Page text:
Outside the living room window, batting wings and splattering water droplets caught my eye. A few months earlier, I'd dropped some 13-cent feeder goldfish and a handful of gambusia into the small pond in front of the house and, until the weather turned colder, admired dragonflies.
Not until November, after irrigation season ended and the ditches stopped flowing, did the pond transform into a gigantic birdbath. In an hour, eight species visited the pond that autumn morning: American robins, dark-eyed juncos, starlings, house finches, an American goldfinch, cedar waxwings, house sparrows and red-shafted northern flickers. Overhead, I heard crows and sandhill cranes. Later that afternoon, a downy woodpecker knocked against a tree west of the house.
Within a few weeks, I began setting out feeders—considering the monthly expenditure on seed a tithe paid to wildlife for lost habitat. I always buy the good stuff for my avian neighbors. In the same way that I can't stomach buying suspect food for my daughter, I could never buy cheap seed that left me wondering how it had been grown or what might be mixed into it.
But I felt no smug satisfaction when reading of a recent federal court case involving The Scotts Miracle-Gro Company. In March, the company pled guilty to charges that it had knowingly sold poisoned birdseed.
In 2005, Scotts, which is known for selling fertilizers, weed killers and bug eradicators, acquired a wild birdseed company. To keep bugs out of the seed, that company had treated its birdseed with Strocide II and Actellic 5E, pesticides commonly used on stored food and oil grains and in grain bins and warehouses. When Scotts took over, it continued dousing the seed, despite the fact that the Strocide II label warns that it is toxic to fish, birds and other wildlife.
In 2007, two employees warned of the threats to birds. Yet Scotts continued applying the pesticides to its birdseed, marketed under the names Morning Song, Country Pride, Scotts' Songbird Selections and Scotts' Wild Bird Food. Finally, in March 2008, the company issued a recall—but stopped only about 2 million out of a whopping 73 million units from being poured into feeders by well-meaning bird lovers.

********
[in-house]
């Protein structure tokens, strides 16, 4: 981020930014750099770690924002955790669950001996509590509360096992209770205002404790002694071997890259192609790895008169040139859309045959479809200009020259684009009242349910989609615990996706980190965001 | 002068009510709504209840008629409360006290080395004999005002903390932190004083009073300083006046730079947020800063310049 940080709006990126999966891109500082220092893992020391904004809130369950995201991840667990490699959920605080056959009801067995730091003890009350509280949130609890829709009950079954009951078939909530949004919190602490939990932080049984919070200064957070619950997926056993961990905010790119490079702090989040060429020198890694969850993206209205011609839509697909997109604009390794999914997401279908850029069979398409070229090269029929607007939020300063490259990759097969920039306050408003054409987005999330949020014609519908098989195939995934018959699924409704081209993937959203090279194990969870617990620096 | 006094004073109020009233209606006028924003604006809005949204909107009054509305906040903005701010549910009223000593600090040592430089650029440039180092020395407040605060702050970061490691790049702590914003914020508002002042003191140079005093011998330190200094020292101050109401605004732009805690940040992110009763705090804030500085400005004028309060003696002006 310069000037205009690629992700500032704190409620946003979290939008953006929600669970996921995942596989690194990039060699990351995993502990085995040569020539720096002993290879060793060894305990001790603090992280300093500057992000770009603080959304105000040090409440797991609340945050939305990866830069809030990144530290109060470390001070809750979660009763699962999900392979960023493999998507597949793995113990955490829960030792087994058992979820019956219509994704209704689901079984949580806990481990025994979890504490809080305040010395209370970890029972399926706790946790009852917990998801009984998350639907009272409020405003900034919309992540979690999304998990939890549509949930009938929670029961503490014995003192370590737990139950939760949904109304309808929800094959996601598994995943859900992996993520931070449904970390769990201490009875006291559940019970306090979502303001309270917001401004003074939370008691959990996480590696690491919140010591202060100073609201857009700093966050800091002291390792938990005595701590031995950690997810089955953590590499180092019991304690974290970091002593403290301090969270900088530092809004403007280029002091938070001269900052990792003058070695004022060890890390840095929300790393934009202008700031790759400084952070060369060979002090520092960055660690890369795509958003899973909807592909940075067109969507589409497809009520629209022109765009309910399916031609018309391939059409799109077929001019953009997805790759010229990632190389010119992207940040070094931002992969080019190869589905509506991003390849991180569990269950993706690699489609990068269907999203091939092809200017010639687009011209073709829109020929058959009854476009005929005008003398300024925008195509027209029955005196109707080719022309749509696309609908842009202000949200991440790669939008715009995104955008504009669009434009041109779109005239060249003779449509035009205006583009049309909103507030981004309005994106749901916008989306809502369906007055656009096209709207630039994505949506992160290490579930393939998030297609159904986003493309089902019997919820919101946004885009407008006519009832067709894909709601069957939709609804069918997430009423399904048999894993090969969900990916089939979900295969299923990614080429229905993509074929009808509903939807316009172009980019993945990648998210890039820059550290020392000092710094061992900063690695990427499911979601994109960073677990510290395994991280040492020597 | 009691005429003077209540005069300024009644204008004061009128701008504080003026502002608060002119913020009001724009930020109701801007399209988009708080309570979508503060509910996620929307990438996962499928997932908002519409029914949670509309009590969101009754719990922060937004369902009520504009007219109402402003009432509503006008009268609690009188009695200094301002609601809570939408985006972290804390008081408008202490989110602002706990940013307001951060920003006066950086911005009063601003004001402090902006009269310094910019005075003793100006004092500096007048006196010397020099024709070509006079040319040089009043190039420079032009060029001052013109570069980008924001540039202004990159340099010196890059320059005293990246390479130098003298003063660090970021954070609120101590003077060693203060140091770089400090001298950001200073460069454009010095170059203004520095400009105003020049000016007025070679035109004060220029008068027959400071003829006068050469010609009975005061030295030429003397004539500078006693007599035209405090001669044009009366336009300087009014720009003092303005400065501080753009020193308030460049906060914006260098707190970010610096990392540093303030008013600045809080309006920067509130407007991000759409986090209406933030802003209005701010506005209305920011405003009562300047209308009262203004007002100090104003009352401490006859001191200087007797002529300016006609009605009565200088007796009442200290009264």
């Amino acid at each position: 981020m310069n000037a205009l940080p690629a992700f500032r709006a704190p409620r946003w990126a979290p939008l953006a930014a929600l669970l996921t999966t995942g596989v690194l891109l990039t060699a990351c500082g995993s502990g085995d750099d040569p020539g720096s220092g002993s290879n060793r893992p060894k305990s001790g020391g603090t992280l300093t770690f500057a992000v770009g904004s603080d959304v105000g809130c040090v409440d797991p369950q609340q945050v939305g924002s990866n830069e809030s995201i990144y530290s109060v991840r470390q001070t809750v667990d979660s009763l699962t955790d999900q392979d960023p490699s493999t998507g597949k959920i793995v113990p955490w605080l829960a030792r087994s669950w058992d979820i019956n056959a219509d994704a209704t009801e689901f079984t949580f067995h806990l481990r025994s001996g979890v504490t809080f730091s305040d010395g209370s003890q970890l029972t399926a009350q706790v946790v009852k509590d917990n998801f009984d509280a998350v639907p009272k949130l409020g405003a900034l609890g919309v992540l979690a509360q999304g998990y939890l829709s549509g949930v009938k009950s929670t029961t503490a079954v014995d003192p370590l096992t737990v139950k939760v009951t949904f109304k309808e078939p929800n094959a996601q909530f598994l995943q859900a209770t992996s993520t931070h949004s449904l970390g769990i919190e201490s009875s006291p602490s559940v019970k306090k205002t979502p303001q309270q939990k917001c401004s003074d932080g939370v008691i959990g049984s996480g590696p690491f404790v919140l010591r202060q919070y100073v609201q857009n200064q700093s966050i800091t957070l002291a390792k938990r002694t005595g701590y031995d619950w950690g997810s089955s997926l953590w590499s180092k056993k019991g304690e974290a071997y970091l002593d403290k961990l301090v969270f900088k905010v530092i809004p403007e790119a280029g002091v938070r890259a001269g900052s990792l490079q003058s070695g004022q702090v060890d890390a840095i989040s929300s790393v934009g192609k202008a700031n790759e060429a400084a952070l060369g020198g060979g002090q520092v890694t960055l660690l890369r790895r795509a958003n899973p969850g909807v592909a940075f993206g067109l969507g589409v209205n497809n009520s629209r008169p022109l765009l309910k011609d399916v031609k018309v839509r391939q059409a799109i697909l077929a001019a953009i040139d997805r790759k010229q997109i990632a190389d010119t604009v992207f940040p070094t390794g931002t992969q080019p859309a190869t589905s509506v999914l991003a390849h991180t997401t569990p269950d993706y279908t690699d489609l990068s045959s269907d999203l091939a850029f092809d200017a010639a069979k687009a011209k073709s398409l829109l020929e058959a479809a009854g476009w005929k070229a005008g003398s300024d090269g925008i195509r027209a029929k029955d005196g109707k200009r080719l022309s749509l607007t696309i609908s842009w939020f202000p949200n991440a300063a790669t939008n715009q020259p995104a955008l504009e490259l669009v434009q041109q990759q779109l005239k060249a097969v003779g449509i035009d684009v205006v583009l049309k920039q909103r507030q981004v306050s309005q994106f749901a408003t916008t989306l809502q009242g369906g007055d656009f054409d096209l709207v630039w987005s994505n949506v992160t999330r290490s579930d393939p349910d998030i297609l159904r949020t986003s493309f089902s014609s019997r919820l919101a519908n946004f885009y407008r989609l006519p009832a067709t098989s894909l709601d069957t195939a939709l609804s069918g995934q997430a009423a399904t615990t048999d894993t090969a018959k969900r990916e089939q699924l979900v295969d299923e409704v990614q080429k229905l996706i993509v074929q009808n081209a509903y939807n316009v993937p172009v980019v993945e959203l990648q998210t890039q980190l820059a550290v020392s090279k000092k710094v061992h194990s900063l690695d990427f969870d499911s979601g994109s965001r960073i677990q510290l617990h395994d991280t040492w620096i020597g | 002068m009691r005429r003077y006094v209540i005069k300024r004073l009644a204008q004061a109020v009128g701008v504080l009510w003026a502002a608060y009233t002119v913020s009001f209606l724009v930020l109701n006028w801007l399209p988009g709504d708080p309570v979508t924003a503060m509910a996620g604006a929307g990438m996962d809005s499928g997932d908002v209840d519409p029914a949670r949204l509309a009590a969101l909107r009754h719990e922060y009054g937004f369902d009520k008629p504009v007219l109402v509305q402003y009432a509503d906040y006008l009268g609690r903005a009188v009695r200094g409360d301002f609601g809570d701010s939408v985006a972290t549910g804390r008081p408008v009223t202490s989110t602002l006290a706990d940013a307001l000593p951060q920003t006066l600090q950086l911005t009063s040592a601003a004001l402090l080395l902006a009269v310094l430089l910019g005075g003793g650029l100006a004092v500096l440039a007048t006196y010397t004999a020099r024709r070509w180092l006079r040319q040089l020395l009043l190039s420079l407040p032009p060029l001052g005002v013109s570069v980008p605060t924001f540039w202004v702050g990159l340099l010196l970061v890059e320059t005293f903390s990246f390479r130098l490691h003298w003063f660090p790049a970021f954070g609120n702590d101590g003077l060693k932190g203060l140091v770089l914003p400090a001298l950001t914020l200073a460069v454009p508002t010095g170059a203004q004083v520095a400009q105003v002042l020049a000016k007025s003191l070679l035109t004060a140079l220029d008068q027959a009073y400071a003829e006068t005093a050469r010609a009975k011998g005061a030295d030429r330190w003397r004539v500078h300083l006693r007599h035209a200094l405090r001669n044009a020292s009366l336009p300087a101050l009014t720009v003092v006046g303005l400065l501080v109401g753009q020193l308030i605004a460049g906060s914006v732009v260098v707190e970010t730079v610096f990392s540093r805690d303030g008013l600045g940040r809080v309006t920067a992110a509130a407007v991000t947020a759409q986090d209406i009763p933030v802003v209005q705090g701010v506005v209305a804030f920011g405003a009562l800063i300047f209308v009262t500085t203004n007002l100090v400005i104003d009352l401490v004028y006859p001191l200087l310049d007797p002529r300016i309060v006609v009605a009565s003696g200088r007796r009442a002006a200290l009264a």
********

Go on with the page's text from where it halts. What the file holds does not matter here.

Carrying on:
That Scotts would betray its customers—customers who thought they were doing something good—is pretty despicable. What makes the story of Scotts all the more troubling is that bird populations have enough problems.
In March, two scientists released a study comparing 30 years of winter bird habitat data with climate data. In the Journal of Animal Ecology, Frank A LaSorte and Walter Jetz write that North American birds are shifting their habitats—but they're not doing it as quickly as the climate is changing. And as warming continues, birds will find it increasingly difficult to keep up with their habitats.
Birds aren't like people; they can't just move, build a house, install air conditioning or central heating, and pop over to the grocery store. Like most wildlife, birds occupy particular habitats and climate zones and rely upon specialized and seasonally dependent food sources.
According to a 2009 report by The Audubon Society, almost 60 percent of bird species that winter in North America have moved northward or inland in the past four decades. Of course, climate change isn't entirely to blame; development, energy production and agriculture are also booting birds out of their habitat.
Many bird populations that winter in New Mexico are declining or moving northward, says Karyn Stockdale, vice president and executive director of Audubon New Mexico. Birds once rare to New Mexico are moving north into the state, while others are leaving the area. Twenty years ago, she says, common yellowthroats were uncommon to New Mexico winters. Now, they winter in Las Cruces and even up the Rio Grande corridor toward Albuquerque. Similarly, the pygmy nuthatch, historically found in New Mexico's forests, has moved 265 miles north, and its population here has declined by 90 percent. Steller's jay, cedar waxwing, red-breasted nuthatch and Townsend's solitaire have all have shifted northward and declined in New Mexico.
"Birds of every kind—hummingbirds, songbirds, raptors and shorebirds—fly from their winter homes in the south to their summer breeding grounds, and then back south in the fall," Stockdale notes. "Along the way, they encounter many perils, including bright lights and tall buildings, cats, and toxic lawns."
Backyard habitat and feeders provide important stopover points for many species and help resident birds during drought or periods of decreased food supplies.
"The ways that we landscape and maintain our yards can have a direct and important impact on the environmental health of ourselves, our families, and local bird populations," she says, pointing out that the Audubon At Home program recommends reducing pesticide use, limiting water use, protecting water quality, removing exotic invasive plants and planting native species.
It's not on Audubon's list, but one more thing to consider is ensuring that companies aren't selling contaminated products—and profiting from the deaths of birds that could use a hand.